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September 7, 2014

Sometimes change is permanent.

Parents feel closer to antiquity as they drop off children into new academic crockpots of offspring evolution. Most feel even closer at graduation when the 4 year cookery is served up. Then even closer at offspring marriage. Yet closer at offspring offspringing into parenthood.

But those are evolutions of a continuum: parent:child.

There are changes that terminate continuums.

One son lived a decade in orchestras, the other on football teams. Both had high level skills for their venues, but the NFL and professional musicianship are only available to the tiny minority of the tiny minority who play football or music beyond high school.

Yes, the musician teaches, and sings, and may play informally for the rest of his life, the athlete may coach, but neither will ever describe themselves as a player again.

Breaks happen. Despite our desperate attempts to rationalize everything, to take the heat off, to vitiate the potential for irreversible error, we make choices, or choices are made for us, that close doors. In the Pollyanna make up call of feel good yada yada new doors may open, but some doors are shut tight in front or behind us.

Like everyone else, I engaged in romances that grew to the point where they killed themselves: Growing up with another person for a year or six can term limit the relationship: It ends. The door is closed. Did its experience facilitate the next relationship? I guess. But that path ends.

Breaks are ends, not means.

I feel the absence of football every day, 40 years after it ceased. Not tragic, not Walter Mitty, but it is present in its absence. Its end got me nowhere, its presence changed me. I will never draft again, the computer killed that craft. I know buildings, existing and designed, because I drafted for 20 years, but I have not graphically determined a building in 20 years – and that is a permanent break.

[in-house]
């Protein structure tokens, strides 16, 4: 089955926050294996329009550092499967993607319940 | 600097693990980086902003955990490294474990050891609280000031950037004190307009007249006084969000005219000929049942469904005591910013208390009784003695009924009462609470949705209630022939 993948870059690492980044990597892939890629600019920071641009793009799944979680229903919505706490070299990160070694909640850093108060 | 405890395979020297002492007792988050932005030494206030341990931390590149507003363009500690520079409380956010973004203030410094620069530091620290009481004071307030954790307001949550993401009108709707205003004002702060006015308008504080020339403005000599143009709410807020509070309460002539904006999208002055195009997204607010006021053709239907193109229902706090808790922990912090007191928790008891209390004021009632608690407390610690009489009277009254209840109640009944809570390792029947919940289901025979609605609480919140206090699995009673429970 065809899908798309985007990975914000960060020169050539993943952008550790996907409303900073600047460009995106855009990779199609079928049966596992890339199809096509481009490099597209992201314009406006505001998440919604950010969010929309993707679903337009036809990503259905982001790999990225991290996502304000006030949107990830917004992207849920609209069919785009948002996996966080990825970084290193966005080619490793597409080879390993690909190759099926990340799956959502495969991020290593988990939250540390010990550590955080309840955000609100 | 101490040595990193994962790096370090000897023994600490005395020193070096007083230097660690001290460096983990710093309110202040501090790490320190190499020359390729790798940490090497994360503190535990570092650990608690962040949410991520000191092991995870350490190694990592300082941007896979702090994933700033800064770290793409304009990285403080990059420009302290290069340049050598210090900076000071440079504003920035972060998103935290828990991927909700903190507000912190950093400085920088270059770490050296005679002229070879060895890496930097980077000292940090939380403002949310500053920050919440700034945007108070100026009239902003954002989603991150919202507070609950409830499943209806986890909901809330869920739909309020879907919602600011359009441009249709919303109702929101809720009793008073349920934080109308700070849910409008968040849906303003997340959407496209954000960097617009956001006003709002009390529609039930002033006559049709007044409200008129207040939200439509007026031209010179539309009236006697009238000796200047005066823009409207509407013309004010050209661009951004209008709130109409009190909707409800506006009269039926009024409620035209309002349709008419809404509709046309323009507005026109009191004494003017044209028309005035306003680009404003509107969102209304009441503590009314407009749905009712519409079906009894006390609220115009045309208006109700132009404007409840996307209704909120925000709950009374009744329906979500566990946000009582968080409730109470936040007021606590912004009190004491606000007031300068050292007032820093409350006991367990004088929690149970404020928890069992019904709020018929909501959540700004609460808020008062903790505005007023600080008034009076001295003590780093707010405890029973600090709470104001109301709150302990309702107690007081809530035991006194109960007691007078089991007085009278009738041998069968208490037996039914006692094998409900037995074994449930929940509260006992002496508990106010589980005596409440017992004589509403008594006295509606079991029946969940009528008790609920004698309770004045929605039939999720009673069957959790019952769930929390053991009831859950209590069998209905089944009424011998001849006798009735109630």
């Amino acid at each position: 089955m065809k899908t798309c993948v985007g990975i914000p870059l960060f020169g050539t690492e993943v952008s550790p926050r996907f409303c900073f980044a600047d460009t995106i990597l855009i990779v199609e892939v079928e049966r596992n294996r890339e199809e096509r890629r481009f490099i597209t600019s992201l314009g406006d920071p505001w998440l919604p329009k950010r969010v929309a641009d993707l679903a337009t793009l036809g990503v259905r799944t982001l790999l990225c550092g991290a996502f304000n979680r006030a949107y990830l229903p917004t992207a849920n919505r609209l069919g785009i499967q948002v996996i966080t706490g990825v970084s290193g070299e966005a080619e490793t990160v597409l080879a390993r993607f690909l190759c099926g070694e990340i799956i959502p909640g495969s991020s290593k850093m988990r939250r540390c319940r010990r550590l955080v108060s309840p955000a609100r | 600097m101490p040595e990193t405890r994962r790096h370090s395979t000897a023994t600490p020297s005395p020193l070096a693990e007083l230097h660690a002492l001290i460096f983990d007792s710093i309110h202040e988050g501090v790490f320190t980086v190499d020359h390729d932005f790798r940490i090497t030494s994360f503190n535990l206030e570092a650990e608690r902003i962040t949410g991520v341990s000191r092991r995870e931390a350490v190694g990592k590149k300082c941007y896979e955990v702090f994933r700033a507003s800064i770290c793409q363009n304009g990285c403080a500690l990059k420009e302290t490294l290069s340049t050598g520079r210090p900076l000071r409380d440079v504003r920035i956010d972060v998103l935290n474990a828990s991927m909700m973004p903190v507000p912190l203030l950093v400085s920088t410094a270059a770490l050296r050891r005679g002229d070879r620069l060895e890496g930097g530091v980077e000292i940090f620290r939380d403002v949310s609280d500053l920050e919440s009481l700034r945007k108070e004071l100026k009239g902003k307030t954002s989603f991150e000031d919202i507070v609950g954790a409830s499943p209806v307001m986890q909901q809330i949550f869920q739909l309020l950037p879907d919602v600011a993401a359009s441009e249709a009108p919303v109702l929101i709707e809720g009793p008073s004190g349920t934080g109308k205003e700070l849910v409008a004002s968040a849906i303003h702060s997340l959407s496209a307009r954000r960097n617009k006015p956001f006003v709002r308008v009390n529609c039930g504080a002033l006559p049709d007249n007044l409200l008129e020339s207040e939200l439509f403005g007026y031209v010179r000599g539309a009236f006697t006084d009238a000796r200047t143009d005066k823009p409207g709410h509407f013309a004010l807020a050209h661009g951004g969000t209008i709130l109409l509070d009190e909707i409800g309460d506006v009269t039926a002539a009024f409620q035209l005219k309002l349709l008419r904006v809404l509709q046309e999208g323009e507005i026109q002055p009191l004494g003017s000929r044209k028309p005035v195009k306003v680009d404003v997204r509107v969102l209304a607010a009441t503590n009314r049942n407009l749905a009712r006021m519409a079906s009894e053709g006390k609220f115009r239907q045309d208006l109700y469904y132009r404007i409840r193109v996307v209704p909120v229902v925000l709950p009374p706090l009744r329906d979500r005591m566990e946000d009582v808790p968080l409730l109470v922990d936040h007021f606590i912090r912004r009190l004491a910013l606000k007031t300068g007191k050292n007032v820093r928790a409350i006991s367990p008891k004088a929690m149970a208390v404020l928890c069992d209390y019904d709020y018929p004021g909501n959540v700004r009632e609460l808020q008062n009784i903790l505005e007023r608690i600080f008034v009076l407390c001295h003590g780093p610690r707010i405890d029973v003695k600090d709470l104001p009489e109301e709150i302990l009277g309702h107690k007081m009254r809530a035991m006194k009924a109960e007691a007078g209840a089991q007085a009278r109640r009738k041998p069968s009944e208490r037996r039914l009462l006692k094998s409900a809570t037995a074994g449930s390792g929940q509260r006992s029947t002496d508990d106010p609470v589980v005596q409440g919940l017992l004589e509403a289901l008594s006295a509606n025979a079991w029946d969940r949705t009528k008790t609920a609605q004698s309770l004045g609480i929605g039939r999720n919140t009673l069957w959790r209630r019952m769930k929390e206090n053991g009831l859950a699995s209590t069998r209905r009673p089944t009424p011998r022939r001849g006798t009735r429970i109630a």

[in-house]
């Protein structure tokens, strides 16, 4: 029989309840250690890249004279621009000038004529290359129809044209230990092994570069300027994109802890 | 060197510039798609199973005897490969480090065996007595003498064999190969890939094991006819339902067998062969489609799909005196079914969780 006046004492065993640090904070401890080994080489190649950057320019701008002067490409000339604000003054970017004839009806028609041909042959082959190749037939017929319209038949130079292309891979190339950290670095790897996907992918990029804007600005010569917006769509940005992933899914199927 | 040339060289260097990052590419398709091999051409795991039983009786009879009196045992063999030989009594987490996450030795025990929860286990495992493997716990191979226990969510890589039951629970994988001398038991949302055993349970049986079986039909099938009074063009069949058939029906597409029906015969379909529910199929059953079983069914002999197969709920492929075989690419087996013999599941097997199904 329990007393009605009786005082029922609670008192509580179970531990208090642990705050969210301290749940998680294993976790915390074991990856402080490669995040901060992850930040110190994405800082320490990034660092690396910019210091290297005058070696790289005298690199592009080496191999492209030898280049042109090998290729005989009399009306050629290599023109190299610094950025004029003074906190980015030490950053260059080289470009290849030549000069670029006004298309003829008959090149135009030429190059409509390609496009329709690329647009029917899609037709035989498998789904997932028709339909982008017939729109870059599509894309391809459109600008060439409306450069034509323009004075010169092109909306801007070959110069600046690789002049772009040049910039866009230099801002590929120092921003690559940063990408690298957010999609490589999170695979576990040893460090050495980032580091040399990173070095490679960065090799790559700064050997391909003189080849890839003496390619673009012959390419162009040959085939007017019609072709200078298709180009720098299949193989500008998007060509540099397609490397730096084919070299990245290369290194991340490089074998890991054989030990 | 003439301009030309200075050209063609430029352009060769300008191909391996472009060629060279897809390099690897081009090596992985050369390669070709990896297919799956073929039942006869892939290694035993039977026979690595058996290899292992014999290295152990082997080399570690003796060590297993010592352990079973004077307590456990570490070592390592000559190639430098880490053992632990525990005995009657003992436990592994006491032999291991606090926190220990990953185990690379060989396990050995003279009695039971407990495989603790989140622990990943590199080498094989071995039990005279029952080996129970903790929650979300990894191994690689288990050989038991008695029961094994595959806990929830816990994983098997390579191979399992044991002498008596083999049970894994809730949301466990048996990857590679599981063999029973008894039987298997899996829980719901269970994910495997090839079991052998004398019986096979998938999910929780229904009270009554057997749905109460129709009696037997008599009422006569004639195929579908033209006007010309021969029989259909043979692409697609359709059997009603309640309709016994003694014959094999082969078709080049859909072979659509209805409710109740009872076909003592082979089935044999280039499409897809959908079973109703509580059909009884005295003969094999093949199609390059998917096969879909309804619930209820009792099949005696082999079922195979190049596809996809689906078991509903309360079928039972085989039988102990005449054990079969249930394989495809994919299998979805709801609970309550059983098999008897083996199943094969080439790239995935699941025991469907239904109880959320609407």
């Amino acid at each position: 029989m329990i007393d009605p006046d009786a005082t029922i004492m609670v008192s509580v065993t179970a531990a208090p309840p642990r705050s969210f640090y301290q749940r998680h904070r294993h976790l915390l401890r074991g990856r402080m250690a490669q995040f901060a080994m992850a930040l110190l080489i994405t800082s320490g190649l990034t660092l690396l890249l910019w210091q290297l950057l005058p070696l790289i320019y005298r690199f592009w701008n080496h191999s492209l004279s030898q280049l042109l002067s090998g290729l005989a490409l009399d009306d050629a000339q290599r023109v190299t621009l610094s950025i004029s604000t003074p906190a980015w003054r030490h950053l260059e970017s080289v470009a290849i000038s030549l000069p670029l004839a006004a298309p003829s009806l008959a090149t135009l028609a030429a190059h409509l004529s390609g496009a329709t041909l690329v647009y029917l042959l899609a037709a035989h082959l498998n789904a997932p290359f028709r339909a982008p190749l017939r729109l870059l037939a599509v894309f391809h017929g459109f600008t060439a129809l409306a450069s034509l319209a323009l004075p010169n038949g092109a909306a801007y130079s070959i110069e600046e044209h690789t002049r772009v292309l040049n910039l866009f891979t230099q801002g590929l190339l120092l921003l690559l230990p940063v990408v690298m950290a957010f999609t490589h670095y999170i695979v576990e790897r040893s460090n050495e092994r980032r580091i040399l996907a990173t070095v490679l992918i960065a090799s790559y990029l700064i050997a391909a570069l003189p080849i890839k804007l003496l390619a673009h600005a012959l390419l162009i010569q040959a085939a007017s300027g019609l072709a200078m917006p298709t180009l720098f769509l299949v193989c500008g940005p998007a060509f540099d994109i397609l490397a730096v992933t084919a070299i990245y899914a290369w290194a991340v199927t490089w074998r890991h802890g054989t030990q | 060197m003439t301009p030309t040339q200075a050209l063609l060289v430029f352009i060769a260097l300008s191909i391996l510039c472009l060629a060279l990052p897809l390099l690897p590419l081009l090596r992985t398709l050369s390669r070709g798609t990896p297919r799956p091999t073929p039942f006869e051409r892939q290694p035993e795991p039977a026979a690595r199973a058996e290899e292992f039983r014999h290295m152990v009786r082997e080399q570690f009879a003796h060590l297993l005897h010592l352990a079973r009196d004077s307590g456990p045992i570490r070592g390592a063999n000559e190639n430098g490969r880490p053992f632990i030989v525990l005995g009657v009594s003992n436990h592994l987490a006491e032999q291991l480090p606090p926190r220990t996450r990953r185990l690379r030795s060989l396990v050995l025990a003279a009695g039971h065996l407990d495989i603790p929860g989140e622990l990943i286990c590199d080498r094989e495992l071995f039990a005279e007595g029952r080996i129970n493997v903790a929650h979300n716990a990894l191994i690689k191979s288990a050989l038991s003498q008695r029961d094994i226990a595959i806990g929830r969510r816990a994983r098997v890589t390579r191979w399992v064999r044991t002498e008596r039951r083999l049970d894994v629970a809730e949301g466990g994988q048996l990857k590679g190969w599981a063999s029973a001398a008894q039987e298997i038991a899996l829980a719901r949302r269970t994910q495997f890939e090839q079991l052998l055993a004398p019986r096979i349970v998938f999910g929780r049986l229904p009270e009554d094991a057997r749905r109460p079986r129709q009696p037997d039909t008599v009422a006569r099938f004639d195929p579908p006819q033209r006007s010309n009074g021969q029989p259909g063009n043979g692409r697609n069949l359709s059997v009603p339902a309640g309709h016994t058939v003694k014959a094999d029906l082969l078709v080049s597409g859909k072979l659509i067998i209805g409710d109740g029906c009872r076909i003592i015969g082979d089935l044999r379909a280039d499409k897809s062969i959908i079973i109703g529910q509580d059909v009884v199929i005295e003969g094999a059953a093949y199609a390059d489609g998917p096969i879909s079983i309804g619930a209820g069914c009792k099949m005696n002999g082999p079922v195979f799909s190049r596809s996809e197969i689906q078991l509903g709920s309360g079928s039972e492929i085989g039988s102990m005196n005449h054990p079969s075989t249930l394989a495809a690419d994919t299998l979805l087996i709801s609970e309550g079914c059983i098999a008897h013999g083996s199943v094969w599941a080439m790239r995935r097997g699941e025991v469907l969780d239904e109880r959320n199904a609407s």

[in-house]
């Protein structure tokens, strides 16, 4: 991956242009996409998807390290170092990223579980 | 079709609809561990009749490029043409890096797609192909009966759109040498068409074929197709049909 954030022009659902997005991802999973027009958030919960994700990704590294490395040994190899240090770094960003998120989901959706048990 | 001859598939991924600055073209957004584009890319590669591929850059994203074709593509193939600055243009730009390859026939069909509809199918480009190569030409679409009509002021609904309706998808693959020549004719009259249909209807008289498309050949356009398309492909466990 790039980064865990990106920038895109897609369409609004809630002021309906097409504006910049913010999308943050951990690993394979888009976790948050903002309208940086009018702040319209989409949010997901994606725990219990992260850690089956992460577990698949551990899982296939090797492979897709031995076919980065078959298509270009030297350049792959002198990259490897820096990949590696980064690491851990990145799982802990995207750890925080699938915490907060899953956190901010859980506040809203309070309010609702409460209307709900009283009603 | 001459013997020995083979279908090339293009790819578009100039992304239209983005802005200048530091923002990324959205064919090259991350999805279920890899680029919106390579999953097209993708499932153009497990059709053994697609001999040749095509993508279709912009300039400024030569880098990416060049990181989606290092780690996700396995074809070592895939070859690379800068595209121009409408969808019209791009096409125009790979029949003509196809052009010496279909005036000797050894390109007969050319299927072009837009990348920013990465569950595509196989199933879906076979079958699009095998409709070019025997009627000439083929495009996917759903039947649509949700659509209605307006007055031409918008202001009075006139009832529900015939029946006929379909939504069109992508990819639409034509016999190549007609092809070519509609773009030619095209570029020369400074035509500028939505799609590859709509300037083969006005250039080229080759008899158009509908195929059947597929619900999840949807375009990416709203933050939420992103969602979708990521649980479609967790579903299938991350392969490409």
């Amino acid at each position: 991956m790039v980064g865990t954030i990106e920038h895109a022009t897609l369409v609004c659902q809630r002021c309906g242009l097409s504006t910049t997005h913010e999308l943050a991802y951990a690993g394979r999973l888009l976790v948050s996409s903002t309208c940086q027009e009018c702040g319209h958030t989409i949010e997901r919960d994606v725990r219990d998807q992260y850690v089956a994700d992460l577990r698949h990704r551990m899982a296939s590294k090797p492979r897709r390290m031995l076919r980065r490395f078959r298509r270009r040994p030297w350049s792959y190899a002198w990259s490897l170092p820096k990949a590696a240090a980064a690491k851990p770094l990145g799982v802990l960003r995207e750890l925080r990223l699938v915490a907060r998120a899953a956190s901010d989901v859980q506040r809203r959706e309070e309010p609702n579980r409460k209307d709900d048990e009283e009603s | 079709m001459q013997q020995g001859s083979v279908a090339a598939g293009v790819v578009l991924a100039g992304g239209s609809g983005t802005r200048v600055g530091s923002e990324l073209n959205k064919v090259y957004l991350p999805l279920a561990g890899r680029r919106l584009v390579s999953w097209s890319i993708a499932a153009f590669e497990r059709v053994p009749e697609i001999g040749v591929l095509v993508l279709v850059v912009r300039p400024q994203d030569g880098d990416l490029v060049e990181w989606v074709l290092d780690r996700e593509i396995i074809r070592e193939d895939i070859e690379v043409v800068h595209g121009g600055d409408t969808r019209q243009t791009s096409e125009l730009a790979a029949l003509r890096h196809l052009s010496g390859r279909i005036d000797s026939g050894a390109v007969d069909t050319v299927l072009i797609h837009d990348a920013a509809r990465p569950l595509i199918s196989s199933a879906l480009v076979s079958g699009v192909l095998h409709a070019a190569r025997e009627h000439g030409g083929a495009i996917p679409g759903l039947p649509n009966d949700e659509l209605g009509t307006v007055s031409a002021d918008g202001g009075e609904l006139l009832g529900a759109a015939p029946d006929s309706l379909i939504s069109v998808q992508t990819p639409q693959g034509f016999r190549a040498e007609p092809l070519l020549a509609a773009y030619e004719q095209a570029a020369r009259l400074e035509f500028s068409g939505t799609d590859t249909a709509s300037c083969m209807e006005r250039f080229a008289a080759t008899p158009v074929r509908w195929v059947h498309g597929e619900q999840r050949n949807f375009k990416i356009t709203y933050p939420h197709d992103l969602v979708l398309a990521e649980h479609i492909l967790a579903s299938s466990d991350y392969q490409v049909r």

These breaks resonate in technologically violent overthrows of continuums that once enveloped millions. No horses to ride, no vaudeville to entertain, no rabbit ears on TV to curse. Many breaks are quite positive, but for most of us hard stops are hard to take.

Some breaks are liberating: literally in laws for the oppressed. Most breaks induce ennui. I know the 20 years of being the parent of dependent children was the one period of my life where there was a single, focal, undeniable priority:  Protecting, nurturing and encouraging children.

That overwhelming, all-consuming macro/micro/OCD life organizing Prime Directive broke a few years ago, not at the college drop off, but in the taking up of self-determination with which children fire their life concierges.

The good and bad news is that, like every other life evolution, the older you get the fewer breaks lie ahead. The Ultimate Break is there, always, but since its aftermath is definitionally distinct from the life we live everyday its presence is more frame than portal. As shared relationships begin to inevitably break in death, those changes are permanent – and I am incapable of processing their resonant impacts.

But the dozens of small and large breaks we all experience are the inuring layers of perspective that give us functional coping, if not understanding.

Many of us seek permanencies amid the breaks: politics, hobbies, health, religion: but things we seek can be lost. The things that are embedded within us are unbreakable. My relationships with what and who I am genetically devoted to are unbreakable, as they are not choices but extensions of my little piece of reality. But they are a precious few.

So both sons broke with dominant life foci in the last year, never again to provide priority fundamentalism in their lives. The absence of what simply cannot be continued may induce nostalgia, and pain and longing, but resignation  does not mean depression – it just sucks.

3 Comments leave one →
  1. Catherine Flynn-donovan permalink
    October 4, 2014 7:07 am

    Duo, you have eloquently put into words what I have been feeling. Son number one has graduated from college and I will no longer be a ‘baseball mom’. It is an empty feeling. I have lost my job. Although thrilled for my son to go off and spread his own wings and leave his own mark, there is a dull ache in my heart.


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